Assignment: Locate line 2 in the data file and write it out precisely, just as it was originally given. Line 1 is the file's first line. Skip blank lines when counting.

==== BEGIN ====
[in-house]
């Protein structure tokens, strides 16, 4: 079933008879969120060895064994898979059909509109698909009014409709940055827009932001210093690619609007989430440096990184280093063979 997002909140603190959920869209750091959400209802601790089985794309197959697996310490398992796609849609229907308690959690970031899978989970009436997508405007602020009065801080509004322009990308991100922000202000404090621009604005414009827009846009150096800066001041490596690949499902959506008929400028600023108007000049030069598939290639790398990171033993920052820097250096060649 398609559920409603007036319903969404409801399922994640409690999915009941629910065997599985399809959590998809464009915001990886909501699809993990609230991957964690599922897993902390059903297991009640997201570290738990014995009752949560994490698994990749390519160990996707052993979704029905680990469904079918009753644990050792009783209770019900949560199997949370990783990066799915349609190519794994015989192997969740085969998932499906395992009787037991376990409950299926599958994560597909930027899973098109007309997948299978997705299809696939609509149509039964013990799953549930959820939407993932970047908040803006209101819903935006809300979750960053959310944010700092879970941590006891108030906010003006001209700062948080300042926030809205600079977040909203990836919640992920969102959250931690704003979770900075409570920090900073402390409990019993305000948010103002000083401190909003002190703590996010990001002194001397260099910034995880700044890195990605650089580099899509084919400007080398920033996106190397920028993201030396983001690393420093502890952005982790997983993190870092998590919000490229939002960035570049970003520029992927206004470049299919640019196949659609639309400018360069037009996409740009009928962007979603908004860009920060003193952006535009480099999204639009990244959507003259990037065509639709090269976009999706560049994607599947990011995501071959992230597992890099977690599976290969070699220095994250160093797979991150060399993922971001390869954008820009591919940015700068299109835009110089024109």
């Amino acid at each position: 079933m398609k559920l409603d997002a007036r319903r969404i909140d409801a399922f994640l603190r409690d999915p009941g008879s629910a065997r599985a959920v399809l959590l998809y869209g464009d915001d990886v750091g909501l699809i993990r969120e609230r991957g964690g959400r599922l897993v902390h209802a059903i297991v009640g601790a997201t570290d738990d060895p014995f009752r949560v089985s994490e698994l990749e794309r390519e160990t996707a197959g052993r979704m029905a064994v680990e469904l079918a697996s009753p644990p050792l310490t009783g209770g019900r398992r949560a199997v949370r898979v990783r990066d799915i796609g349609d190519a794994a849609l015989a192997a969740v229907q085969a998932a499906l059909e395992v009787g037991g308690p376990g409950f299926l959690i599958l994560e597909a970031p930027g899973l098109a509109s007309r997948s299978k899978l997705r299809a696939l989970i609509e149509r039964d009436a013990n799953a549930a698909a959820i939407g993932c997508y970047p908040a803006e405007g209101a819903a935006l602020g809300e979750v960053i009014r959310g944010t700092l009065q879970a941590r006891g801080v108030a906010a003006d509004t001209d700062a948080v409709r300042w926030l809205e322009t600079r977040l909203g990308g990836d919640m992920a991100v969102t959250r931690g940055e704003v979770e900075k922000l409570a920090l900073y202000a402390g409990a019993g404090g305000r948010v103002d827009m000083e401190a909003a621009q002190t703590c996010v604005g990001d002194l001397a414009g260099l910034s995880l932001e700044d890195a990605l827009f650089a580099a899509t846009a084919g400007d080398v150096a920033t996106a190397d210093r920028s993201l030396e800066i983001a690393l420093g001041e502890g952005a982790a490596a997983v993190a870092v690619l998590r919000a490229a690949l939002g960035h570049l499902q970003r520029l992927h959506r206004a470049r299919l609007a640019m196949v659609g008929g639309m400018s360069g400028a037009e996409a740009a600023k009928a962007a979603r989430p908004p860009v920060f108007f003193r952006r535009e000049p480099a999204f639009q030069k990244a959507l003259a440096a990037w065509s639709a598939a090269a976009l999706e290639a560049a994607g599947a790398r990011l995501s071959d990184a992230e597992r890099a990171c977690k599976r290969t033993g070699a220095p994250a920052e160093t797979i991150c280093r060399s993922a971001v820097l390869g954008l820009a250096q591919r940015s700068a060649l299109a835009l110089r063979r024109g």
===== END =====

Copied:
């Protein structure tokens, strides 16, 4: 079933008879969120060895064994898979059909509109698909009014409709940055827009932001210093690619609007989430440096990184280093063979 997002909140603190959920869209750091959400209802601790089985794309197959697996310490398992796609849609229907308690959690970031899978989970009436997508405007602020009065801080509004322009990308991100922000202000404090621009604005414009827009846009150096800066001041490596690949499902959506008929400028600023108007000049030069598939290639790398990171033993920052820097250096060649 398609559920409603007036319903969404409801399922994640409690999915009941629910065997599985399809959590998809464009915001990886909501699809993990609230991957964690599922897993902390059903297991009640997201570290738990014995009752949560994490698994990749390519160990996707052993979704029905680990469904079918009753644990050792009783209770019900949560199997949370990783990066799915349609190519794994015989192997969740085969998932499906395992009787037991376990409950299926599958994560597909930027899973098109007309997948299978997705299809696939609509149509039964013990799953549930959820939407993932970047908040803006209101819903935006809300979750960053959310944010700092879970941590006891108030906010003006001209700062948080300042926030809205600079977040909203990836919640992920969102959250931690704003979770900075409570920090900073402390409990019993305000948010103002000083401190909003002190703590996010990001002194001397260099910034995880700044890195990605650089580099899509084919400007080398920033996106190397920028993201030396983001690393420093502890952005982790997983993190870092998590919000490229939002960035570049970003520029992927206004470049299919640019196949659609639309400018360069037009996409740009009928962007979603908004860009920060003193952006535009480099999204639009990244959507003259990037065509639709090269976009999706560049994607599947990011995501071959992230597992890099977690599976290969070699220095994250160093797979991150060399993922971001390869954008820009591919940015700068299109835009110089024109």